Smart HOME made
Smartphones, Smart TVs, Smart plugs, Smart household appliances are everywhere. What’s the next step? The Smart Home!
You can smarten up your home yourself, according to your own needs but before you get into the thick of it, it’s worth considering whether it’s worth the effort. Let me save you some time and share my experiences about building my own Smart Home system.
What do we need to consider when establishing a smart home? One of the aspects is the size of the home. A 50 square meter home probably requires less automation than a three-storey building with a cellar and tall ceilings. In most cases, it’s mainly the blinds and lighting that are crying out for automation. We should factor in usability and convenience. It’s far more comfortable to control everything through a mobile app. Nonetheless, this might all depend on the person’s eagerness to make new discoveries, which is a trait that all developers have. This was that motivated me when I started my project in 2017.
As with all projects, first I sat down and thought about the main points and features that I wanted to incorporate into the system. For example, I wanted it to function without internet access and although it’s important for all devices to run through a single central unit, the heating and lighting should still be independent to the structure. This is important, so my home’s basic functions wouldn’t shut down if the smart control didn’t work for some reason. Furthermore, it should be variable and the firmware should be replaceable in case of a malfunction, and naturally, it should be cheap. However, the home systems developed by manufacturers have a closed nature, which means that new devices from different systems can’t be integrated. Moreover, the prices aren’t that affordable – particularly if it’s for a three-storey house. So, what’s the solution? If inexpensive is what you’re going for, look for the following words: Made in China. I started searching for easily affordable devices from China which could still be adapted to suit my needs despite the low price tag. This is how I came across Sonoff products, as well a community of people that spend their free time re-configuring and hacking them.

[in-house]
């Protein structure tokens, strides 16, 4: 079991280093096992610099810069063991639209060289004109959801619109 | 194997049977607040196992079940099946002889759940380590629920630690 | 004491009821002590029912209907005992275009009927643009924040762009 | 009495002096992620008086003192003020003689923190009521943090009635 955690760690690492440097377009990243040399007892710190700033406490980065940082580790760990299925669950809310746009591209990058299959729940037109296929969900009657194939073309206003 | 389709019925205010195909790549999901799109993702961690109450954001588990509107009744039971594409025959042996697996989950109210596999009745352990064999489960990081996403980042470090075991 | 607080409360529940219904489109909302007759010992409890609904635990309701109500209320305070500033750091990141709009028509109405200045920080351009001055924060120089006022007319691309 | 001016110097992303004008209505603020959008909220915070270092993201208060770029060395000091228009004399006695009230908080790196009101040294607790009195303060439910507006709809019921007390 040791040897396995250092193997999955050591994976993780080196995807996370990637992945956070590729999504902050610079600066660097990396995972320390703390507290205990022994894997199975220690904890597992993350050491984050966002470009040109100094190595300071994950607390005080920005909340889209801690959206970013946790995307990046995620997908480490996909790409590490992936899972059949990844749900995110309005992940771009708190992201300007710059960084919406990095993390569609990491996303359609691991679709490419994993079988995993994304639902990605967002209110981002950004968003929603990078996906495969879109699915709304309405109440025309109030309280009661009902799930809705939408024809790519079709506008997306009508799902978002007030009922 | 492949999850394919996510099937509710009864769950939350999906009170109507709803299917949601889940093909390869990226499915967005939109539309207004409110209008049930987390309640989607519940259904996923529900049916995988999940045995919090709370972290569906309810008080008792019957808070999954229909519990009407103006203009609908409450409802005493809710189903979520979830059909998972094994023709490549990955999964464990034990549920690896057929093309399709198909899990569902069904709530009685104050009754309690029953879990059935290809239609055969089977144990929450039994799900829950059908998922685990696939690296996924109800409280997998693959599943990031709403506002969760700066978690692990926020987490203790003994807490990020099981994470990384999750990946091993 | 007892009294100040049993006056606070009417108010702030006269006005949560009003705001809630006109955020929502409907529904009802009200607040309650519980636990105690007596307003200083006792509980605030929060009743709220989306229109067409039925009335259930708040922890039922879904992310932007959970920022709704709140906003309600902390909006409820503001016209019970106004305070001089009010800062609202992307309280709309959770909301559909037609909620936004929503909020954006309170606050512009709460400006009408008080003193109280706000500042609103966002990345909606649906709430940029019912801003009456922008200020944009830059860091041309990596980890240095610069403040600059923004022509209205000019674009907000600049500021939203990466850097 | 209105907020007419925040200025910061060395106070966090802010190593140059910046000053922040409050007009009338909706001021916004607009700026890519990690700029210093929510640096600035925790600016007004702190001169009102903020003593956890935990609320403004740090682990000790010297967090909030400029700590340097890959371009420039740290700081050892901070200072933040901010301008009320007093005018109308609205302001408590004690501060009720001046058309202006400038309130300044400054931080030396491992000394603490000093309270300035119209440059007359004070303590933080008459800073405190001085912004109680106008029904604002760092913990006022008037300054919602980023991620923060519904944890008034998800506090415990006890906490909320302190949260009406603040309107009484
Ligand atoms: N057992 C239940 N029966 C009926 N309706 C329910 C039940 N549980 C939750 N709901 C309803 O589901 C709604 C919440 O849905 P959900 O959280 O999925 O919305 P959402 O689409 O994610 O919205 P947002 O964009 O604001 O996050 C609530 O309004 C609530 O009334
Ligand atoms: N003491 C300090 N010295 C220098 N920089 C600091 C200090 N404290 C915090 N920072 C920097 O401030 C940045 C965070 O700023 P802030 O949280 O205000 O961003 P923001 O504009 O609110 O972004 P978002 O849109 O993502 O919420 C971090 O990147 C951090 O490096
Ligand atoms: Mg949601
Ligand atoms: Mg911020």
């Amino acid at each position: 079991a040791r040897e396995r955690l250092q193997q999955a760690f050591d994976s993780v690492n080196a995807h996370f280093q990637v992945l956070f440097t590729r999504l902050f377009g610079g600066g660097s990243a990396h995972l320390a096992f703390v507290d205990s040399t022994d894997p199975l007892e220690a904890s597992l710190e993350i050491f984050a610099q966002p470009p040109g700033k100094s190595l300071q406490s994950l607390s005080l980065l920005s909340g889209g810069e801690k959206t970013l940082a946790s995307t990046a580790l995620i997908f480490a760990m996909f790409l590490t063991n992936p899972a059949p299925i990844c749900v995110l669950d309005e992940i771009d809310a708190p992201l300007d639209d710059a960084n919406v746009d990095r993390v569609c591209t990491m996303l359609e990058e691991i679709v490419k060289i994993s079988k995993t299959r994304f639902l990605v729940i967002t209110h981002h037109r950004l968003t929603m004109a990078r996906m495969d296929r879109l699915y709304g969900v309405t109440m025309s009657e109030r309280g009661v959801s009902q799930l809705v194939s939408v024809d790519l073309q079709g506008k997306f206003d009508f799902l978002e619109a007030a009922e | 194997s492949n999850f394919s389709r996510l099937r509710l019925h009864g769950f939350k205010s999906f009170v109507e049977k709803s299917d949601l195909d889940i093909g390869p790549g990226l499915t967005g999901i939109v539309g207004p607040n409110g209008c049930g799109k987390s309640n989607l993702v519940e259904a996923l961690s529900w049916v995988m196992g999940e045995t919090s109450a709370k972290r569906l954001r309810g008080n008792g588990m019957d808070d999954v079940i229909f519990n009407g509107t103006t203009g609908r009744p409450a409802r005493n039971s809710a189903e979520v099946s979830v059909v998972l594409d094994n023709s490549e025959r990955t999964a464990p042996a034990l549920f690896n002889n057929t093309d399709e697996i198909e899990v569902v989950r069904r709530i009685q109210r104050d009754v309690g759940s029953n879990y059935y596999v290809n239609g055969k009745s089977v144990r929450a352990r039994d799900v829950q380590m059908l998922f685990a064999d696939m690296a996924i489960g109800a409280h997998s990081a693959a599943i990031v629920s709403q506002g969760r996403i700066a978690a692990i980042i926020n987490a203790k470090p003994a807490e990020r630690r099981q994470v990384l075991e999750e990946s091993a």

Where to start? First of all, I needed a soldering iron. Then I ordered some micro-controllers which I could install into the devices. After the first basic devices showed up, I started building the architecture. I connected to the OpenHAB system (ran on Raspberry Pi) via smartphone or computer; there’s an MQTT server that only costs $9.90, which all the smart devices communicated through (except for the heating system) and the OpenHAB was connected to it as well. I functionally detached the boiler, so it would still run when all the other devices are inactive.
During the installation, I ran into an interesting problem related to the lighting. What if someone manually turns on the lights? Well, in this case, the light switch can’t send a signal to the system, so I have no information on the current state as it can only be turned on and off with a 433 MHz token. So, I had to put together some hardware that would indicate if the lights were turned on. However, this gadget communicated with the system via Wi-Fi, so I had to use two different technologies, the controls of which had to be unified through the MQTT server. This rounded out the system.